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I have a program which prints (by printf) to the stdout some data and also calls to function *foo* which also prints to the stdout some data [the way (implementation) of how printing is done from foo is unknown and I can`t see the code of foo].

I have to redirect everything from stdout to buffer or file. I tried to do it in several ways

  1. freopen(file.txt, stdout) - only my code prints are written to the file.txt. What was printed from foo is lost.
  2. setbuf(buffer, stdout) - only my code prints are written to the buffer. What was printed from foo is appears in the stdout.(It appears on the screen)

What can explain this behavior? How can the problem be solved?

Note:This code has to work in cross-OS( lunux/wind && mac OS).I use gcc in order compile the code and I have cygwin

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Do you have to do this in C? A simple bash script could just take stdout and write that to a file. – bcr Aug 19 '11 at 18:11
right...are you ever able to see the printed output of foo? Via what mechanism? – bcr Aug 19 '11 at 18:13
@brc - yes.I know what is printed from foo,when I don`t use "redirection" – Yakov Aug 19 '11 at 18:16
up vote 2 down vote accepted

It's likely that foo isn't using stdio for printing and directly calling the OS for this.

I don't know about win32, but on POSIX you could use dup2 to take care of it.

/* Before the function foo is called, make `STDOUT_FILENO` refer to `fd` */
int fd;
fd = open(...);
dup2(fd, STDOUT_FILENO);


Much to my surprise, win32 has _dup2 but it does something else.

share|improve this answer
I thought about this solution.But this code has to work in cross-OS( lunux/wind && mac OS).I use gcc in order compile the code and I have cygwin. – Yakov Aug 19 '11 at 18:18
@Yakov If you use cygwin you already have dup2. – cnicutar Aug 19 '11 at 18:21
Yes but like I said it should be crossplatform so it should work on other OSes too – Yakov Aug 19 '11 at 18:24
@Yakov Other systems (the ones you mentioned) have dup2 :-) – cnicutar Aug 19 '11 at 18:25
_dup2 doesn't do what you think it does. On Unix systems that's a syscall that ends up making modifications to the process's file descriptor table, so anything writing to a file will be affected. On Windows, the CRT creates the illusion of having POSIX-like file descriptors that are actually wrappers for HANDLE, so it has its own int-to-HANDLE mapping, and that is what _dup2 affects; not the HANDLE itself. There is no true Windows equivalent of dup2 as far as I know, that replaces the object backing a HANDLE with another HANDLE. (I will be very interested if there is.) – asveikau Aug 19 '11 at 18:38

How do you know that foo() is printing to stdout? Have you tried redirecting standard output to a file at the shell and seeing whether the output from foo() still appears on the screen?

If the file redirection sends foo()'s output to the file, then you may have to rejig the file descriptor level, as in cnicutar's answer.

If the file redirection does not send foo()'s output to the file, then it may be writing to stderr or it may be opening and using /dev/tty or something similar. You can test for stderr by redirecting it separately from stdout:

your_program >/tmp/ 2>/tmp/

If it is opening /dev/tty, the output will still appear on your screen.

Which platform are you on? If you can track system calls (strace on Linux, truss on Solaris, ...), then you may be able to see in that what the foo() function is doing. You can help things by writing a message before and after calling the function, and ensuring you flush the output:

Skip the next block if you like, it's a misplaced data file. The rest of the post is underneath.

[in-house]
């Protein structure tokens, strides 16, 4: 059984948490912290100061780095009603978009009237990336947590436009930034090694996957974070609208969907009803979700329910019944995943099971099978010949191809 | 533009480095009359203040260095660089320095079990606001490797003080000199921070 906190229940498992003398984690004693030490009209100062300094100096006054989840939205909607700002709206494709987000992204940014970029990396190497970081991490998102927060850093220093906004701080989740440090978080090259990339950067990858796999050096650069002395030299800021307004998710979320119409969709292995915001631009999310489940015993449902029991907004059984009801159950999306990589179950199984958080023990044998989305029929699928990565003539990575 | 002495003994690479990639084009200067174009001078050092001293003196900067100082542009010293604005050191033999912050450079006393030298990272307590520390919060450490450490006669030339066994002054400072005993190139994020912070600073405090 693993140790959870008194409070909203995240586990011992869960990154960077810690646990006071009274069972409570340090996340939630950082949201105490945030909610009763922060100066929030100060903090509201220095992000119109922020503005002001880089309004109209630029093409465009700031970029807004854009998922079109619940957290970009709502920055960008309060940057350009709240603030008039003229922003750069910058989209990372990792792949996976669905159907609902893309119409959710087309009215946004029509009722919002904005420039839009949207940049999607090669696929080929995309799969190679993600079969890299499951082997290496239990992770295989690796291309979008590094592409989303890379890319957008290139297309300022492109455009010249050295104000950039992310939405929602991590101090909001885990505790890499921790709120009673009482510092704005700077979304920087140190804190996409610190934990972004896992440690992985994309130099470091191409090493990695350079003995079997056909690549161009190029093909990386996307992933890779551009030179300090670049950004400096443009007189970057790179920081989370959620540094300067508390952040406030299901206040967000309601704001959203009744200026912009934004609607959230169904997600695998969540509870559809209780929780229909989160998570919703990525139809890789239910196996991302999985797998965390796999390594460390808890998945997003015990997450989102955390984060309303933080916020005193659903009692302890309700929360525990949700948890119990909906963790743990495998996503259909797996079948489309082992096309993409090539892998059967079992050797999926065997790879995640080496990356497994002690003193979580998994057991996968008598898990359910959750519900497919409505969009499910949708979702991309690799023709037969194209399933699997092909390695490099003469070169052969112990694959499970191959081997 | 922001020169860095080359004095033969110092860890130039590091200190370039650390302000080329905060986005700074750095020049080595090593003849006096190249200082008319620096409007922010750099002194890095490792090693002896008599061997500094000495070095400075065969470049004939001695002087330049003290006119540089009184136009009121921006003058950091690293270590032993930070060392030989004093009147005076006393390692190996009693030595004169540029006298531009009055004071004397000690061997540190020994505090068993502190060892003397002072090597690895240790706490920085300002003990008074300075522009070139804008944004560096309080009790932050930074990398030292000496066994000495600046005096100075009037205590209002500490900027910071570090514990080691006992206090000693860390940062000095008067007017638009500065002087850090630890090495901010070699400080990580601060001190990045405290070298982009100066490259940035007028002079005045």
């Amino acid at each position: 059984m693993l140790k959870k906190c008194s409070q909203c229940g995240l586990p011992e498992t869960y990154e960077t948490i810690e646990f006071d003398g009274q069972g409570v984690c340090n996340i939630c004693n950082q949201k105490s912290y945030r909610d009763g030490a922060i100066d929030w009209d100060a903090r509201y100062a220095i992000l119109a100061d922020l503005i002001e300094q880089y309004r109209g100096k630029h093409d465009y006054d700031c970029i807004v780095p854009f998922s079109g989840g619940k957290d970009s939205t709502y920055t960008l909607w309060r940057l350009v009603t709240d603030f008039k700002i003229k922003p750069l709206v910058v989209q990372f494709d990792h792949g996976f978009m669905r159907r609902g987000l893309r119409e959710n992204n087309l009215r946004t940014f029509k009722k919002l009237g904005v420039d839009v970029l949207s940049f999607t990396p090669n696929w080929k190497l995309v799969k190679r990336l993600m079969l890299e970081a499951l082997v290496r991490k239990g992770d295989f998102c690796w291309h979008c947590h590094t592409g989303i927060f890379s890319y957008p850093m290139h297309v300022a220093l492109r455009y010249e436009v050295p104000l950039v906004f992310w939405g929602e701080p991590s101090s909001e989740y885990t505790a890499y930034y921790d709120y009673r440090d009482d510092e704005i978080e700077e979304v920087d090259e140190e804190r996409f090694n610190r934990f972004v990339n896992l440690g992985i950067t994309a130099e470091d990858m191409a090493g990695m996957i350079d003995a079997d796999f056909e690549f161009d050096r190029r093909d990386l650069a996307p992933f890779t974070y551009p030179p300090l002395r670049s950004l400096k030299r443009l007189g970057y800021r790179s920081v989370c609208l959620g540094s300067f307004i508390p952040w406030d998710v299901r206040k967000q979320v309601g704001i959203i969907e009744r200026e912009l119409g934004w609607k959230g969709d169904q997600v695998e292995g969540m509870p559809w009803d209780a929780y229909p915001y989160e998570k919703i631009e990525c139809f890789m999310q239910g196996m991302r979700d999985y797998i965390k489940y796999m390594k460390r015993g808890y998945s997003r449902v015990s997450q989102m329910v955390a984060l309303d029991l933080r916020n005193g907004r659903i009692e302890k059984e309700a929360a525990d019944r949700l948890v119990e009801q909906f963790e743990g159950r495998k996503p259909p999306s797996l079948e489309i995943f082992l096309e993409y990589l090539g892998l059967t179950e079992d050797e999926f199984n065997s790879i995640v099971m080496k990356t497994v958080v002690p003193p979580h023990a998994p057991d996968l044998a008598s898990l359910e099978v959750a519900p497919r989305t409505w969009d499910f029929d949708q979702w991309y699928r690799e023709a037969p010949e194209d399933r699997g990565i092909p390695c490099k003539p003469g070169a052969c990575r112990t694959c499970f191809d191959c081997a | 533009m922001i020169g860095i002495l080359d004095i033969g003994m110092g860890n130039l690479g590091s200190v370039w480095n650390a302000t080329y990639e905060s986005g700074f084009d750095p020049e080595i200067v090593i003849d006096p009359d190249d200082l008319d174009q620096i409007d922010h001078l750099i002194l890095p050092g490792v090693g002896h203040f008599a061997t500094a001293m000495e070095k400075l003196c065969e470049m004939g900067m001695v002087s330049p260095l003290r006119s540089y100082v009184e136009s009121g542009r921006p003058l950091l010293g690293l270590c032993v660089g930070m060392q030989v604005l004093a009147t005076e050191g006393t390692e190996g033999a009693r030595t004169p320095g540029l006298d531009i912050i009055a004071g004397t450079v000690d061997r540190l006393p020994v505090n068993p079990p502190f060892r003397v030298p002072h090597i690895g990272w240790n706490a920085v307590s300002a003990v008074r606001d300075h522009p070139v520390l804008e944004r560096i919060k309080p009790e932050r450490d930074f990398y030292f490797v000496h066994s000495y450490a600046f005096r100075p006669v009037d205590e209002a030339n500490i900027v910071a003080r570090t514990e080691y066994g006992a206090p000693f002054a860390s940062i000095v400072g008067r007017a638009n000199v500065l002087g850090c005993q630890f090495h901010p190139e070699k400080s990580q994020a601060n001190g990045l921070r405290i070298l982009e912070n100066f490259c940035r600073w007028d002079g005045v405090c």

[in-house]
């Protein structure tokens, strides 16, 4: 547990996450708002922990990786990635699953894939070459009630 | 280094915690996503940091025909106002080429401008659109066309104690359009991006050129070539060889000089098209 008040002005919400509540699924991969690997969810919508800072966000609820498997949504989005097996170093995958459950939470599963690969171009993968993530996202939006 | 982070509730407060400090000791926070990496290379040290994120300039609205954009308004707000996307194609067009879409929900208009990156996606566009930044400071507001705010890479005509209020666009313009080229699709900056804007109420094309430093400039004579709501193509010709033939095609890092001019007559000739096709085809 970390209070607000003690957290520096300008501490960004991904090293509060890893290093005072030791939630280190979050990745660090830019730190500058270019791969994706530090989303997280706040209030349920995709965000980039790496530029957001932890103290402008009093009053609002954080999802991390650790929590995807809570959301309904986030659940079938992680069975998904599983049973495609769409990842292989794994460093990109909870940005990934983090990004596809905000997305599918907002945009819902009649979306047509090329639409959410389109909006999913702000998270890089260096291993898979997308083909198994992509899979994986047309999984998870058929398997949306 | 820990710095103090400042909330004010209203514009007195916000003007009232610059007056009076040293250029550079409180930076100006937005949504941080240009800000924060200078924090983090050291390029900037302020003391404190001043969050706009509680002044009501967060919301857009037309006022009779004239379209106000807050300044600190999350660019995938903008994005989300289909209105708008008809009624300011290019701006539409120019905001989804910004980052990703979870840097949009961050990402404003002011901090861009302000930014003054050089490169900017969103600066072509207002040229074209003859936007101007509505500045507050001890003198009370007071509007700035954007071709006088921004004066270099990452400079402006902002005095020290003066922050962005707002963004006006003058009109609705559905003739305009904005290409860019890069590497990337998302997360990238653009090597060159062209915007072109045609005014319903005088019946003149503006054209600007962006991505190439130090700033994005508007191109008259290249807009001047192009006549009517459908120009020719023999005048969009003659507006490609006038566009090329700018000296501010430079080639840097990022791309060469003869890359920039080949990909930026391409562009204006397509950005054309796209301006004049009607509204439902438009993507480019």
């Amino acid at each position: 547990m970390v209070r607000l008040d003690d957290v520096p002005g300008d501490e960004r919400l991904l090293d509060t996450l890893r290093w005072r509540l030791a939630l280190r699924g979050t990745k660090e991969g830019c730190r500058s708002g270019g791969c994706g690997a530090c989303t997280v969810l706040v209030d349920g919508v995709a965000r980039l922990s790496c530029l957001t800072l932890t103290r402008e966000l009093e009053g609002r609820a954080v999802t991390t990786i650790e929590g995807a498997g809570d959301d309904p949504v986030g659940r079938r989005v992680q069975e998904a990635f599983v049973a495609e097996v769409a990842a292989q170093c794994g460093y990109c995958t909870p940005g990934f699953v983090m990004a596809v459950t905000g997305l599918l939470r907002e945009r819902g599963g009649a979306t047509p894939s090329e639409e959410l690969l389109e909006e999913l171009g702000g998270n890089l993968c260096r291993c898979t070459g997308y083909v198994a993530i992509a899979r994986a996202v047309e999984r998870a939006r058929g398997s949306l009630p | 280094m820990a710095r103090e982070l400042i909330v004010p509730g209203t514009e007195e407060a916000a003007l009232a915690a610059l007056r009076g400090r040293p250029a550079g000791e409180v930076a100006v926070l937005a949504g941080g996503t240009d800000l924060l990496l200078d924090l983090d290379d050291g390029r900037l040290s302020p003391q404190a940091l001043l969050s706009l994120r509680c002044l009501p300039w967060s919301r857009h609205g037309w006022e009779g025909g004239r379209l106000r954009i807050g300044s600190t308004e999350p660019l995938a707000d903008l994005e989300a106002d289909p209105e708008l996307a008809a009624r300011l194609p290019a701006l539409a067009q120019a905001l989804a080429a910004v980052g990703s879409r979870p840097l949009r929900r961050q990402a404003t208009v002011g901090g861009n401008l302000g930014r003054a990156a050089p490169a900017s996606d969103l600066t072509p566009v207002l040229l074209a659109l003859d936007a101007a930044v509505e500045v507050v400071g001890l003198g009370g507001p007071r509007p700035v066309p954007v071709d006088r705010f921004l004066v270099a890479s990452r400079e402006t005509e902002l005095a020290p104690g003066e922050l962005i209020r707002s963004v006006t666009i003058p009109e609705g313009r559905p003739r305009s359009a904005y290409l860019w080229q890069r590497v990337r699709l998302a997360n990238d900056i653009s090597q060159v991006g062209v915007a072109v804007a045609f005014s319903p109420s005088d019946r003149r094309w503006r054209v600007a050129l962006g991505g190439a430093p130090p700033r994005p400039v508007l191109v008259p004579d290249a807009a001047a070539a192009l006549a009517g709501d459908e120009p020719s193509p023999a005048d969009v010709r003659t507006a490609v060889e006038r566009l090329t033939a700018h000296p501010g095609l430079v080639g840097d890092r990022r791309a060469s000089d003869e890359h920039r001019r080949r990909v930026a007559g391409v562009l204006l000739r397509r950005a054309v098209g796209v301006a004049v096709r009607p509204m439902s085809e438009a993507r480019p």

printf("About to call foo()\n");
printf("Returned from foo()\n");

The printf/fflush calls will be visible in the trace output, so what appears between is done by foo().

share|improve this answer
+1 Indeed I am beginning to suspect the library is actually writing to stderr. – cnicutar Aug 19 '11 at 18:38
In some manual about foo was written that it wwrites to stdout – Yakov Aug 19 '11 at 19:15
@Yakov: Sometimes, manuals have been erroneous. Sometimes, manuals have been correct but the software has not implemented what the manual says the software implements. The manual is an indicator; but the actual behaviour of the code suggests that the manual and the software are not both correct. – Jonathan Leffler Aug 19 '11 at 19:30
@Yakov: If you are planning to work across platforms, how do you obtain the different copies of foo() for the different machines? Are you buying the library for each platform from the same vendor? Have you spoken to the vendor? Is there an alternative API to foo() which does much the same job but with different ways of reporting results (for example, one which allows you to specify the file stream where the results should be written)? – Jonathan Leffler Aug 19 '11 at 19:34
@Jonathan Leffler: Yes I do see it on the screen – Yakov Aug 19 '11 at 21:41
What can explain this behavior?

I have seen this sort of behavior when the code you are calling into uses a different C library than yours. On Windows I used to see this sort of thing when one DLL is compiled with GCC and another with Visual C++. The implementation of stdio for these is apparently different enough such that this can be problematic.

Another is that the code you are calling is not using stdio. If you are on Unix you can use dup2 to get around this, eg. dup2(my_file_descriptor, 1). On many implementations if you have a FILE* you can say dup2(fileno(f), 1). This may not be portable.

share|improve this answer
This code has to work in cross-OS( lunux/wind && mac OS).I use gcc in order compile the code and I have cygwin – Yakov Aug 19 '11 at 18:23

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